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Story Play Time
Pierce County Library System, WAGo to Website
Susan Anderson Newham, Early Learning Supervising Librarian, email@example.com
Storytimes provide literacy learning opportunities for children and connections to great books, rhymes, songs and the library in general. Current research identifies other skills children need to be ready for school, leading the library to add a social/emotional component.
In order to incorporate a social/emotional component in storytime, PCLS designed “Story Play Times”. Taking inspiration from the Children’s Museum “Play and Learn” sessions, storytimes were modified. Themed play boxes were added to one branch’s preschool story times and a “transition time” preceded the actual story time: Name tags were placed on the tables for decorating fun, play dough was placed on the tables for manipulation and a large selection of wood blocks on the floor. This transition time frees the librarian to visit with families and allows children to emotionally transition from the outside world to the library. The librarian then gathers families together and conducts a story time. After the storytime, the play box is opened. Inside are a selection of real world objects, toys, games, dress up items, storytelling items, puzzles, art supplies, and other realia. The librarian engages and moderates the children and their families in play activities. After the pilot, the program was expanded to a total of eight branches.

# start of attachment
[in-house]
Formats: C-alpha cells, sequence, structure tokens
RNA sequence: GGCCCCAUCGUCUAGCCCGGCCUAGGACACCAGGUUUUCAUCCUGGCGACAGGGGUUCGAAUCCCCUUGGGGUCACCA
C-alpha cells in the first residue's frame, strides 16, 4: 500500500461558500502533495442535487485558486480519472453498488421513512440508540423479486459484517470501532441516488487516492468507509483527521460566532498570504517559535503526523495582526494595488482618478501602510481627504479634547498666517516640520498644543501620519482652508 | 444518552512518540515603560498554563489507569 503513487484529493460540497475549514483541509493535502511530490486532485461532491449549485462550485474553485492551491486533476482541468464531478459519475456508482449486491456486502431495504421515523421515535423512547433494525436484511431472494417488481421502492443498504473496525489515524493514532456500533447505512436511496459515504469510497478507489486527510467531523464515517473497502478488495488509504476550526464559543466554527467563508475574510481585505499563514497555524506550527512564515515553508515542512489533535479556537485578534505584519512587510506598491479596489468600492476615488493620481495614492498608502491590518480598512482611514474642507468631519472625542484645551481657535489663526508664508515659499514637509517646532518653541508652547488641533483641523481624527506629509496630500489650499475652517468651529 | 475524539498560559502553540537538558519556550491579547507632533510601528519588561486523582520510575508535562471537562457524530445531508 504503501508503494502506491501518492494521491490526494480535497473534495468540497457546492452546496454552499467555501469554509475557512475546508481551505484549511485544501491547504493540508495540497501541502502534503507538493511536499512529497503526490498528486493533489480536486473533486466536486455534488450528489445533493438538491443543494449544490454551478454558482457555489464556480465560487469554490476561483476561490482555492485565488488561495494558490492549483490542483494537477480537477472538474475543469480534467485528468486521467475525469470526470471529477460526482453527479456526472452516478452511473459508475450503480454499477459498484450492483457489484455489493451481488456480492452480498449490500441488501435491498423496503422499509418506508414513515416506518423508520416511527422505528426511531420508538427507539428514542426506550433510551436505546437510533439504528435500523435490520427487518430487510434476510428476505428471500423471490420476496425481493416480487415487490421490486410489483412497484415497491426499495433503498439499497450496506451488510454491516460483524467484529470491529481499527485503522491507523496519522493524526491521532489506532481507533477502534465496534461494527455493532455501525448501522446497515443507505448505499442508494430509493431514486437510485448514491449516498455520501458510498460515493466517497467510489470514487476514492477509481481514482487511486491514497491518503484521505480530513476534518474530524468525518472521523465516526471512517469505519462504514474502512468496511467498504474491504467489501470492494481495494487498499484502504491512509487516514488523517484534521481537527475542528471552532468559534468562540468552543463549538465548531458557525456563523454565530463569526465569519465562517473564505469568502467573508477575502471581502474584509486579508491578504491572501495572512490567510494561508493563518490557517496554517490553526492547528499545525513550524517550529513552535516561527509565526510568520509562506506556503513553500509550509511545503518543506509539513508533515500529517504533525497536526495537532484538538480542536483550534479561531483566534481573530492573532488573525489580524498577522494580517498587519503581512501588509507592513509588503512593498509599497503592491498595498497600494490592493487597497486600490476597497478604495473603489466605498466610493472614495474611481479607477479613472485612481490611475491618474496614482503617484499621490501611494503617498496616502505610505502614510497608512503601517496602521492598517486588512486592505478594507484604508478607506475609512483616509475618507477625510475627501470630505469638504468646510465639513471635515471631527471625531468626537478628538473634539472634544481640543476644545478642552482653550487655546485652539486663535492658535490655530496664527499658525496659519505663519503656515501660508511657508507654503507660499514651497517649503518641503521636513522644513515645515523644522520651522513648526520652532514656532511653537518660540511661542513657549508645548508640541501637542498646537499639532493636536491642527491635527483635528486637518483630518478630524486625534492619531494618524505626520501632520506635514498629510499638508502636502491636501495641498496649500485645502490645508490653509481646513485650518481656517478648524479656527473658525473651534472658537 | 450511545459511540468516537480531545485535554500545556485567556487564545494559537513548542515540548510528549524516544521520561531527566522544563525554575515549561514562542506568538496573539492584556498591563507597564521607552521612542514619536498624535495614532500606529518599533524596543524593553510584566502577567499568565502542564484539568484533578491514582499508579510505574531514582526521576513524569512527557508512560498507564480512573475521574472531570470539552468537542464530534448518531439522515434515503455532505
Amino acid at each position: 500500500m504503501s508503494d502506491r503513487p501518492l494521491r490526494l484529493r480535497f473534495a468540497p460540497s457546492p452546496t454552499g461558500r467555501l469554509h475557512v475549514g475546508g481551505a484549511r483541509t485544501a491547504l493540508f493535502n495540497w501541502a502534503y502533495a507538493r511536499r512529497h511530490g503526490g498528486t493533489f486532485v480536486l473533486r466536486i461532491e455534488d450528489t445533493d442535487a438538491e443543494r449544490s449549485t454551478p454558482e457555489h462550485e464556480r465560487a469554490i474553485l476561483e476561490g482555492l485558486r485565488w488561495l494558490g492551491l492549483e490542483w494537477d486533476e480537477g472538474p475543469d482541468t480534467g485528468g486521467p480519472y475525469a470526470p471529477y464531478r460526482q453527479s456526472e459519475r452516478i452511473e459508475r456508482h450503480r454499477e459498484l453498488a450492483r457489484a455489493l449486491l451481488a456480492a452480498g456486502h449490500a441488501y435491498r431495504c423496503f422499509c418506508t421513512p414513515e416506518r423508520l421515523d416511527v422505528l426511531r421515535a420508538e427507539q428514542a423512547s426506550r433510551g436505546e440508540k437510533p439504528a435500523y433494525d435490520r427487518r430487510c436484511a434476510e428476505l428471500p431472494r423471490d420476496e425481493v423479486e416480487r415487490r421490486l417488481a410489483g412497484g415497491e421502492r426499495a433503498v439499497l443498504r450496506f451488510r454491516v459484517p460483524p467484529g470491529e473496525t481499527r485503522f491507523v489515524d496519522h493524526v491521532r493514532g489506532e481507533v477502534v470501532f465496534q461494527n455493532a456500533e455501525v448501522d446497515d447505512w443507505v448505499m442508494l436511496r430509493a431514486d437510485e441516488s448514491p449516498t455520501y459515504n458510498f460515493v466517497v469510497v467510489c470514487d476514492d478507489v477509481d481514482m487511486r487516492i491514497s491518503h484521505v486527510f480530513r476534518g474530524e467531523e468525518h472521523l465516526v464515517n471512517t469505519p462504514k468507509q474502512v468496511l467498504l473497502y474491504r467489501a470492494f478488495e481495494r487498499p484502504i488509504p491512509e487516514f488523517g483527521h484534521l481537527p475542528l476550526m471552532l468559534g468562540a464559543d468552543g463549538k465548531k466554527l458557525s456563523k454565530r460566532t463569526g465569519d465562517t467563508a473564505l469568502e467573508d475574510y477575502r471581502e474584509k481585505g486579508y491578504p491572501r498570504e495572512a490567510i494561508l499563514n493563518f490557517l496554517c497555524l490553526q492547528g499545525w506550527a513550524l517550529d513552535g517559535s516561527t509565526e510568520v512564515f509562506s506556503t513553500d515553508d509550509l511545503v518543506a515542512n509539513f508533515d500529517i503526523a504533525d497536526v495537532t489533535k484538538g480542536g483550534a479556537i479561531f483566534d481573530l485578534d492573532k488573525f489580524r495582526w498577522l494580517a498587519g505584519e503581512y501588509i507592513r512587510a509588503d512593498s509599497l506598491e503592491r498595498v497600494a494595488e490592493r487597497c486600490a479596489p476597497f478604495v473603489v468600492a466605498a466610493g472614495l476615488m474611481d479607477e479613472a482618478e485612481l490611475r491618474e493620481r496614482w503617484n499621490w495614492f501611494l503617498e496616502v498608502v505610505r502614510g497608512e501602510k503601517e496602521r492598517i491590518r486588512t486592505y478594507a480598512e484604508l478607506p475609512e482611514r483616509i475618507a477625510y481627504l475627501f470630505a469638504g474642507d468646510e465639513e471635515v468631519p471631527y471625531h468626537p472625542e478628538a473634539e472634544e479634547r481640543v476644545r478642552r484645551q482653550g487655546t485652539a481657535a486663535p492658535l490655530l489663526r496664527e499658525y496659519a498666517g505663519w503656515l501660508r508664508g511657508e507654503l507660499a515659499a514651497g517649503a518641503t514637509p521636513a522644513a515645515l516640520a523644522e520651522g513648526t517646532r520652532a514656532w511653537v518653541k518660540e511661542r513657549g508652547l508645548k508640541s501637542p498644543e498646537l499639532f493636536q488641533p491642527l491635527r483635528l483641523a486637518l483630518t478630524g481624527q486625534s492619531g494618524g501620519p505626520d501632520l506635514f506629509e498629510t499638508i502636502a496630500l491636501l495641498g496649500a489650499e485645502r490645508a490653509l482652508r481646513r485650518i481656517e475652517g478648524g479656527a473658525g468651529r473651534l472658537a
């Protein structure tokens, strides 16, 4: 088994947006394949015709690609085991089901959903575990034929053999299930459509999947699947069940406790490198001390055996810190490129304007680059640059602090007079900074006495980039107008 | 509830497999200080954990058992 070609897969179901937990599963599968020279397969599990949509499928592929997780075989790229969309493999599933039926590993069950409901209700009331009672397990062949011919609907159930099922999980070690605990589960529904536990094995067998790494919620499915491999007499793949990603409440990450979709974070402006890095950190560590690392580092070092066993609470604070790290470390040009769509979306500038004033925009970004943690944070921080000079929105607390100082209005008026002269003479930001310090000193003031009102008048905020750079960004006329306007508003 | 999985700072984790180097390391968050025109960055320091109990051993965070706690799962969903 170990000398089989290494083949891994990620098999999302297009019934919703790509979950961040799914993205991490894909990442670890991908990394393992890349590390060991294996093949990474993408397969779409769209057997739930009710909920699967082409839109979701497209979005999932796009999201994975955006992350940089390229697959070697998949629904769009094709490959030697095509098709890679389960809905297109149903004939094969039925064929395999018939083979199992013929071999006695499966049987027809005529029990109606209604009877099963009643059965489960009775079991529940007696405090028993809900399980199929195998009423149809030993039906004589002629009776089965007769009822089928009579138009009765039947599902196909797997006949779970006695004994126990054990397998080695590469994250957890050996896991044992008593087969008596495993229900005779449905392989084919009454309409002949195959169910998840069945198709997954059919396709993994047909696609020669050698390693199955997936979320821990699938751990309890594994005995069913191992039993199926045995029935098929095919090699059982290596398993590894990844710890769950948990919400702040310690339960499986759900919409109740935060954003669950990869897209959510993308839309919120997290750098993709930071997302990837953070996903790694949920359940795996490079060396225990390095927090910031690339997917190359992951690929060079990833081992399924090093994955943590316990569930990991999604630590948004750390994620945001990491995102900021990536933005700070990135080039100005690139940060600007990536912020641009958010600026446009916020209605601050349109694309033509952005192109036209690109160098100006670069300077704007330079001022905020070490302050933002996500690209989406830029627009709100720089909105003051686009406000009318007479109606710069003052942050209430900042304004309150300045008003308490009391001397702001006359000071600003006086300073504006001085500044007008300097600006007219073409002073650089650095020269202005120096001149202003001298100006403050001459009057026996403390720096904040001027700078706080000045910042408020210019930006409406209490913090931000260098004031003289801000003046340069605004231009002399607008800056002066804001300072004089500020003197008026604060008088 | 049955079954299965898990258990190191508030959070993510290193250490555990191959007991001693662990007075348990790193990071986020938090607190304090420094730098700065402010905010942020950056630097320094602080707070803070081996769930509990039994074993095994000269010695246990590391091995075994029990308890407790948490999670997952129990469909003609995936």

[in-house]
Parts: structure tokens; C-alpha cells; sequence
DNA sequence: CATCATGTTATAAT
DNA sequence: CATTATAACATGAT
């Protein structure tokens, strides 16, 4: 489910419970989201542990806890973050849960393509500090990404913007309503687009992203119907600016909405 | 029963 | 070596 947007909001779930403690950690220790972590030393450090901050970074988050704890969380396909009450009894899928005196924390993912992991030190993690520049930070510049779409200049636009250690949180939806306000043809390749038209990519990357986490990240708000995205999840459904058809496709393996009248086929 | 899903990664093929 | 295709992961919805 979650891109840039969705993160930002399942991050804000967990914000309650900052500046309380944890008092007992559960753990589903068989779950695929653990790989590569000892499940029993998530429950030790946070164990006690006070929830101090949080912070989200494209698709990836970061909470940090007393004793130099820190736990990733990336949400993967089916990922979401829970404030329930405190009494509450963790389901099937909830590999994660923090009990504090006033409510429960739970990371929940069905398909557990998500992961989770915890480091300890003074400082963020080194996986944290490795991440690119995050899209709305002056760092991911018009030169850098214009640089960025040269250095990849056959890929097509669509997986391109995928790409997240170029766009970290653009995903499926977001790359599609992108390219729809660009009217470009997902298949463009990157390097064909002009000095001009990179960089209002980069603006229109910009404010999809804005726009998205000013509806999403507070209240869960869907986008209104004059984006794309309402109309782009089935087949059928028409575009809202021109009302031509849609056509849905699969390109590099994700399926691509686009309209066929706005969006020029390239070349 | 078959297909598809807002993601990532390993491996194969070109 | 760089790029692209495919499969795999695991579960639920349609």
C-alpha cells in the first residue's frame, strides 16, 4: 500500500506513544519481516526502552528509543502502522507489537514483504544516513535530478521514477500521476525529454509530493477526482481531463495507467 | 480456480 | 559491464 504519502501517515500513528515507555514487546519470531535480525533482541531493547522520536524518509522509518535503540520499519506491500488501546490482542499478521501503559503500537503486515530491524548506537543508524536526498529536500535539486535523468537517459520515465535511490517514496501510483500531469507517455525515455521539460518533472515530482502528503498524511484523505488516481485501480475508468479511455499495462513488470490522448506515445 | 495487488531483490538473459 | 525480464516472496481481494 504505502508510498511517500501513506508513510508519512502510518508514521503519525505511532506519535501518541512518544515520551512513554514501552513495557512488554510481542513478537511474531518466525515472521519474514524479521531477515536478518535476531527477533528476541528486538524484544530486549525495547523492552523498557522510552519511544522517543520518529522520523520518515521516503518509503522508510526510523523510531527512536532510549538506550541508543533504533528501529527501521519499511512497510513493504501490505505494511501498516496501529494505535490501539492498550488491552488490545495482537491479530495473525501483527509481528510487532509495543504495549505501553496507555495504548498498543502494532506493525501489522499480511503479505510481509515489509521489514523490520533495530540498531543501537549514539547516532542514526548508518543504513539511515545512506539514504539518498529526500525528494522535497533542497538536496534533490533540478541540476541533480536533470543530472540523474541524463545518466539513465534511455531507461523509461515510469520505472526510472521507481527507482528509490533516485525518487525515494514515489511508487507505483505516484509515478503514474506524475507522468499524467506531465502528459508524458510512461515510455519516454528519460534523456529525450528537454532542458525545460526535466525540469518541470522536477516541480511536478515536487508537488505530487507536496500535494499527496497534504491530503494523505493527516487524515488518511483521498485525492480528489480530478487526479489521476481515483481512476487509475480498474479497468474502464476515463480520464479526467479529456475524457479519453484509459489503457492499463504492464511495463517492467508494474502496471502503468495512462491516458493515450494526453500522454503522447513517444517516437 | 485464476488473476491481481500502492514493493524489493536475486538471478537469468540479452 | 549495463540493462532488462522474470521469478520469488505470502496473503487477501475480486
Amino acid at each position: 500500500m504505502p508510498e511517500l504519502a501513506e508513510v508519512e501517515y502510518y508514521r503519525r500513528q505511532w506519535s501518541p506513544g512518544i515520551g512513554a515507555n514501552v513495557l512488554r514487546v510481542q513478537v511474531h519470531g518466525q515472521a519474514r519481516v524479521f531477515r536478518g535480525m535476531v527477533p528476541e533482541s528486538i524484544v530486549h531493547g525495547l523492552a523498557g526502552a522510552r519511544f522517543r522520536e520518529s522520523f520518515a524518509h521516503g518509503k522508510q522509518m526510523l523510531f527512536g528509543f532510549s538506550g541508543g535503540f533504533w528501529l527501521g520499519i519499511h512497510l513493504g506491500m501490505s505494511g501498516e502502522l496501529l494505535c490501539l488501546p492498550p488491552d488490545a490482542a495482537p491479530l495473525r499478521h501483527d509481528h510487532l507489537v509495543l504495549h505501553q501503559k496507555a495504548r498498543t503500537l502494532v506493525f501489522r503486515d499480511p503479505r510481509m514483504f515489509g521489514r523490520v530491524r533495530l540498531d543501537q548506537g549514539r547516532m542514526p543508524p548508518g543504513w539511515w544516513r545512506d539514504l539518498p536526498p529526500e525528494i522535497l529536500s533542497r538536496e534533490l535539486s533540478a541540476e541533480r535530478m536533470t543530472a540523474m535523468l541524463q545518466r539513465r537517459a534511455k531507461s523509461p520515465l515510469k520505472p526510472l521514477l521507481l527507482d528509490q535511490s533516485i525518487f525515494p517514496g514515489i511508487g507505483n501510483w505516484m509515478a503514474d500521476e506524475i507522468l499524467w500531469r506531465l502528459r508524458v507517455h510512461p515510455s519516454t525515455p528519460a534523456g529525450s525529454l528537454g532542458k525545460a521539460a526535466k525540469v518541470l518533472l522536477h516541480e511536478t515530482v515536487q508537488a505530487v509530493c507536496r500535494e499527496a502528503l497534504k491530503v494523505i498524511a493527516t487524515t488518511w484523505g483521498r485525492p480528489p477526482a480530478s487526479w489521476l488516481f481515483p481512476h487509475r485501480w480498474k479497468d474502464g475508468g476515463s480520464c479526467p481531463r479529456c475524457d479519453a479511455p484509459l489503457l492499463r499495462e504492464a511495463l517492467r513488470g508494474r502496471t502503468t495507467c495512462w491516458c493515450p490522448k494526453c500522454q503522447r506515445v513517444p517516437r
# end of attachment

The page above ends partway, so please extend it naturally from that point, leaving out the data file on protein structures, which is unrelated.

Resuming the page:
PCLS believes the program has been very successful. Through detailed surveys staff made some changes to the contents of the boxes to make them more engaging and fun. The transition time before the story time is fantastic; children have time to settle into the room and once the story time begins, they are engaged and ready to learn. The play times are sometimes orderly and sometimes quite chaotic. We feel that it’s often during the chaotic times that the true social and emotional learning happens – learning how to take turns, share, work together, and cope with disappointment; all components of Executive Function which current research tells us is the single most important predictor of school success. By the end of 2010 PCLS offered the program in eight sites. In 2010, 91 programs were offered and 2,316 children and adults attended.